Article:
More than 35 states now allow children to hunt or use a gun for sport — as long as there’s a parent or adult mentor along to supervise.
In America any talk about gun policy can get heated and divisive quickly. But in Wisconsin, when the legislature eliminated the age restrictions for hunting just before the start of the 2017 deer season, the change happened without much fanfare or debate.
Linde Lemerond is a third-grader. She thought she would have to wait until she was 10 years old to go hunting, just like her older brothers. But because of the rule change, at 9 she’s ready and able to go turkey hunting this spring with her father, Joe Lemerond.
Linde says that one of the ways hunters lure the fowl is with a slate turkey call.
“It’s a circle,” she said,“and it has like kind of a chalkboard kind of top to it, and then there’s like this wooden stick. You scrape it, kind of slow and fast at the same time and then the turkeys will, well hopefully, the turkeys will come to you.”
The sound is kind of like scraping your fingernails on the blackboard, but more piercing.
The toms gobble in reply.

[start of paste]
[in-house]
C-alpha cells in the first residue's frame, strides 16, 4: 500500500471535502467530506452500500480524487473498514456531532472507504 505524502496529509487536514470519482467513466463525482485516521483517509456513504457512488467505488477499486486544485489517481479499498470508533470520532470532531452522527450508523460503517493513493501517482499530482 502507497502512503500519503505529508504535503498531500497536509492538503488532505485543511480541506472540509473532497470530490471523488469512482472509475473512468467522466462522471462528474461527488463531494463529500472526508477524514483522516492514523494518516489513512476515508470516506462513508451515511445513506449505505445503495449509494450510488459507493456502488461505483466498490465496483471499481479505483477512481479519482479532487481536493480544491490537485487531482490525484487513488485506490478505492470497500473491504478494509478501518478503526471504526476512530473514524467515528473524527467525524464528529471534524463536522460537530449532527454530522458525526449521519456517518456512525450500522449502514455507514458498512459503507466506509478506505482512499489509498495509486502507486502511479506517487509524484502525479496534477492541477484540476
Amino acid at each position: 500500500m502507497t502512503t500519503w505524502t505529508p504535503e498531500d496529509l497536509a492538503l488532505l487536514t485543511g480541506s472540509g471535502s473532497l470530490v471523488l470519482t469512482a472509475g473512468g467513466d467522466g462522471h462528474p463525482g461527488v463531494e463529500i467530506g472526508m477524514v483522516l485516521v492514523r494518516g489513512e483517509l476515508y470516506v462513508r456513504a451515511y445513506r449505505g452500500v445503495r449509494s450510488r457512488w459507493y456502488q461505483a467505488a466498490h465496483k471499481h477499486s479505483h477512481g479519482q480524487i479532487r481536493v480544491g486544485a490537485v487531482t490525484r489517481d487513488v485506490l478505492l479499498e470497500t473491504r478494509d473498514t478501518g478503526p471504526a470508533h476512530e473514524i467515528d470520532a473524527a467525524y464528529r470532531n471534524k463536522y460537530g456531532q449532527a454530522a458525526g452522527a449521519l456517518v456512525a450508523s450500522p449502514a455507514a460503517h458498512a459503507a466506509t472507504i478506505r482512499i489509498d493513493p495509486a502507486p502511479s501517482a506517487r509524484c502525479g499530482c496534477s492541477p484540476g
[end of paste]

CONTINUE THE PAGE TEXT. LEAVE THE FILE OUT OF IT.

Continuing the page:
Turkeys are very suspicious birds, due in part to their keen eyesight and hearing. In preparation for hunting from their turkey blind, Linde’s father reminds her:
“You know how we play that game, freeze? That’s how you have to hunt. Okay? You gotta be like a statue.” And it’s important to remain quiet. Linde says that it’s OK “to bring snacks if you’re hungry, [but] don’t bring like noisy snacks like chips.”
Linde learned to shoot with her BB gun, and then graduated to a .22. For the turkey hunt she will use a 20-gauge youth model, which is a little smaller than a regular shotgun.
She said, “It kicks back a little bit, but if you keep it tight on top of your shoulder it won’t hurt at all. But if you keep it loose and you wiggle it while you’re shooting, then you’ll mess up the shot.”
Linde has been honing her skills by shooting cardboard turkeys at the range. She will be turkey hunting from a sitting position with her shotgun barrel perched on a shooting stick.
I asked her father why it’s a good idea to teach children to hunt.
“Hunting is not just pulling a trigger or killing an animal,” Lemerond said. “It’s the preparation, the hunt itself, the time with family and friends, and then all throughout the year being able to enjoy the table fare.”
The Lemeronds harvest and process all of their family’s meat and fish themselves.
“It’s part of our instincts, part of our culture, part of our heritage, it’s part of us,” Joe Lemerond said. “There’s nothing more natural than that.”
Linde says her “favorite part about hunting is that I get to sit with my dad and just wait around until a turkey comes.”